Area Forecast Discussion
Issued by NWS Portland, ME-- Highlight Changed Discussion --
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FXUS61 KGYX 250030
Area Forecast Discussion
National Weather Service Gray ME
830 PM EDT Mon Apr 24 2017
Today was the last warm, sunny day for a while. An easterly
onshore flow begins tonight and will transport cool, moist air
in off the Gulf of Maine. By Tuesday drizzle and rain will begin
to overspread the region with rain becoming heavier Tuesday
night into Wednesday as low pressure moves north along the East
Coast. The cool, moist maritime air may linger into Thursday
east of the mountains, but warm air will begin to move into
western New England and eventually even make it to the Maine
coast this weekend.
.NEAR TERM /UNTIL 6 AM TUESDAY MORNING/...
-- Changed Discussion --800 PM Update...
Quick update to adjust temp/td/sky grids. High clouds will be on
the increase from the south and west through the remainder of
the evening and overnight as a storm system to the south slowly
lifts north. Area of stratus sitting offshore is also slowly
moving northward and will impact mid coast areas with low
clouds and possibly some fog by midnight or shortly after. May
see a few stray showers by morning in southern zones but the
main event will come tomorrow afternoon and overnight Tuesday.
No other changes planned attm.
High pressure lifts into Nova Scotia tonight while low pressure
drifts north along the Outer Banks of North Carolina. In between
the two, an easterly onshore flow will develop over New England.
This will begin transporting cool, moist air into the area
overnight tonight. Clouds will be on the increase and by morning
there will be a chance of rain and drizzle in southern areas.
Out in the Atlantic right now there are a few patches of low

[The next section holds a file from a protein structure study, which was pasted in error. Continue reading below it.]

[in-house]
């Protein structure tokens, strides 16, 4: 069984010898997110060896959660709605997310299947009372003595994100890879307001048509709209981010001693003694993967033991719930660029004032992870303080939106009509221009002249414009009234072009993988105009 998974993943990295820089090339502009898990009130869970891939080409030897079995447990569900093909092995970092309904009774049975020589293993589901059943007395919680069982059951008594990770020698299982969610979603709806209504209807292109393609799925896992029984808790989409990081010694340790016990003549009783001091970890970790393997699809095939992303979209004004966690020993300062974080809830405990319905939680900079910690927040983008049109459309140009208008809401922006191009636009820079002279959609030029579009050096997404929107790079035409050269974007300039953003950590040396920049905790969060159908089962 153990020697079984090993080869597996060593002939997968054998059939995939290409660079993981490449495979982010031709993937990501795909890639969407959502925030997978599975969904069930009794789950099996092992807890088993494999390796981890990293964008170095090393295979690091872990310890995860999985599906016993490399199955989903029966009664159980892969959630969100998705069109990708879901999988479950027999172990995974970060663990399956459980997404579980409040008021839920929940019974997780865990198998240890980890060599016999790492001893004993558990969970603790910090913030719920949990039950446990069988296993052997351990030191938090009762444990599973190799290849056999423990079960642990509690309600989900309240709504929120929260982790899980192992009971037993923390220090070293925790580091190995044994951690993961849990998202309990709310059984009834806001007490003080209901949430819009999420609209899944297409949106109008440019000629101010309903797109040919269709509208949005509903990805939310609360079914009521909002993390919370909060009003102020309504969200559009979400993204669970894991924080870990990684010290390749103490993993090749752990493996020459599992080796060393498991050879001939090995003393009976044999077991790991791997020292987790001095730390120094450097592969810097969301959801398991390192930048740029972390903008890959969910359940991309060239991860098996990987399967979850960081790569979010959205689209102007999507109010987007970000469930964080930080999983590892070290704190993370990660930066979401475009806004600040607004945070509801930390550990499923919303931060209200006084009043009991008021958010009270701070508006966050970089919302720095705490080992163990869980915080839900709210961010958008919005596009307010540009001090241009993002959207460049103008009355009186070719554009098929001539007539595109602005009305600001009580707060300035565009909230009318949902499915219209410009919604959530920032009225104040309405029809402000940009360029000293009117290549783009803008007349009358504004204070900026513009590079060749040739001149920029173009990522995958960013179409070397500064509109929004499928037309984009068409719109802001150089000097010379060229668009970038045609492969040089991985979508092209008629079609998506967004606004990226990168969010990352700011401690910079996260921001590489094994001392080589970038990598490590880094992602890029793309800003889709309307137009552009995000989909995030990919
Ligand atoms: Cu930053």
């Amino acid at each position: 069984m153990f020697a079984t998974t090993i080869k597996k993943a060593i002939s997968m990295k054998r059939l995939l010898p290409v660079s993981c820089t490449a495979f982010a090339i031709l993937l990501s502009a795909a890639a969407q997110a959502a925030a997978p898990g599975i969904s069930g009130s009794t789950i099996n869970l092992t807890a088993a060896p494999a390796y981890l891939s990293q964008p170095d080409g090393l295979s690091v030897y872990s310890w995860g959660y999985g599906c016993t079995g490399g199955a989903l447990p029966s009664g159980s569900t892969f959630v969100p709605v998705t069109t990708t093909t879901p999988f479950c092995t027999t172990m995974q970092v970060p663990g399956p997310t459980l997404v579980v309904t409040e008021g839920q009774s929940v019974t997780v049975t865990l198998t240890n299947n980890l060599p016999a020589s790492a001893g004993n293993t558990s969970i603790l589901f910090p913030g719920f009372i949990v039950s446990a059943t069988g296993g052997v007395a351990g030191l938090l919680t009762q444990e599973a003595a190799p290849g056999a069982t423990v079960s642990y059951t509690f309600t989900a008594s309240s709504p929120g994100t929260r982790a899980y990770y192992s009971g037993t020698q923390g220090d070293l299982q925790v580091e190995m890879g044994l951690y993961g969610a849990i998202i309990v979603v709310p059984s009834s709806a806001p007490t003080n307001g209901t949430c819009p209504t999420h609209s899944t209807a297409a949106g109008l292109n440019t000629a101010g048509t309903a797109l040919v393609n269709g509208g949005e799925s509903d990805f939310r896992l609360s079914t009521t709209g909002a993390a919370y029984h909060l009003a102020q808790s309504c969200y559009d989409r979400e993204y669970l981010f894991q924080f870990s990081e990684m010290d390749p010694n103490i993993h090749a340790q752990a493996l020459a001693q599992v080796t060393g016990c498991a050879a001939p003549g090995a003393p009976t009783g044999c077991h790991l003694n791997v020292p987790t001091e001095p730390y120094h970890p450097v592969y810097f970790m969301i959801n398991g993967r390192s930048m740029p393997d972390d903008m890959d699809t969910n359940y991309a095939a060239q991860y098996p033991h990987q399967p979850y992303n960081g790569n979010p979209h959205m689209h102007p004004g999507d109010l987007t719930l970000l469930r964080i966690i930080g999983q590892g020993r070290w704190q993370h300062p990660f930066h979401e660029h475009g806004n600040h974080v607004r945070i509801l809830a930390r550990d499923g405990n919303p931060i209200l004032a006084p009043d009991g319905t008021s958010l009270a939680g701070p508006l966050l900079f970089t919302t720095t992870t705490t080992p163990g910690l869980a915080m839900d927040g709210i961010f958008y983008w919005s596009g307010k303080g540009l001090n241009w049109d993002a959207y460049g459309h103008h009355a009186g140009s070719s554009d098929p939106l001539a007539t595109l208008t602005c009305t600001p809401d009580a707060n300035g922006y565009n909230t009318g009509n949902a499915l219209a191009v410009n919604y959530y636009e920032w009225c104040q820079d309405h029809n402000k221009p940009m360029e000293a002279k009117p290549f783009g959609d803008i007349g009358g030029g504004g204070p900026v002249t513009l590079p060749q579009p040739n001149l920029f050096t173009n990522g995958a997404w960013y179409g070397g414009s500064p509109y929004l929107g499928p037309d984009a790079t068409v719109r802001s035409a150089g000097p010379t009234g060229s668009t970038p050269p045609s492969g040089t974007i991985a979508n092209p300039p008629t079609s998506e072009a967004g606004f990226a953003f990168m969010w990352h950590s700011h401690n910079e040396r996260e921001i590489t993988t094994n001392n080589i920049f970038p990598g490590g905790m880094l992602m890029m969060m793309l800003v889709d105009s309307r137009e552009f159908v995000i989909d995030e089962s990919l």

clouds lurking well offshore, and these may get pulled westward
into New England by morning. Temperatures tonight will fall only
into the 40s across the southern half of the area where the
easterly flow will have the best moisture associated with it.
Further to the north across interior and northern Maine,
temperatures will fall below freezing as dry air remains in
place there and the sky will stay clear for a longer portion of
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.SHORT TERM /6 AM TUESDAY MORNING THROUGH TUESDAY NIGHT/...
Increasingly moist onshore easterly flow will promote thickening
clouds and a threat of drizzle or light rain from south to north
on Tuesday. Daytime temperatures will remain stuck in the 40s,
but on the northwest side of the mountains a downslope component
to the wind will allow things to be a bit warmer, in the mid
Slow moving cut off low pressure system begins arriving in New
England Tuesday night, bringing better synoptic scale support
for rainfall Tuesday night through the day Wednesday. With a
good moisture feed off the Atlantic, expect a more significant
rainfall to begin especially on the coastal plain east of the
mountains. Total rainfall amounts could exceed 2 inches along
the coast where some enhancement along a coastal front could
occur. The temperature will gradually warm out of the 40s and
into the 50s on Wednesday as moist advection forces the
temperature upward. Rain may come to an end during the day
Wednesday to the northwest of the mountains where temperatures
may pop up into the 60s.
.LONG TERM /WEDNESDAY THROUGH MONDAY/...
-- Changed Discussion --High Impact Weather Potential: Residual minor flooding /both river
and coastal/ to start the period. There is some threat in the
Friday-Saturday period for thunderstorms...although severe weather
appears unlikely at this time.
Pattern: A look at the pattern across the Northern Hemisphere early
this afternoon reveals a potent central/eastern Pacific jet largely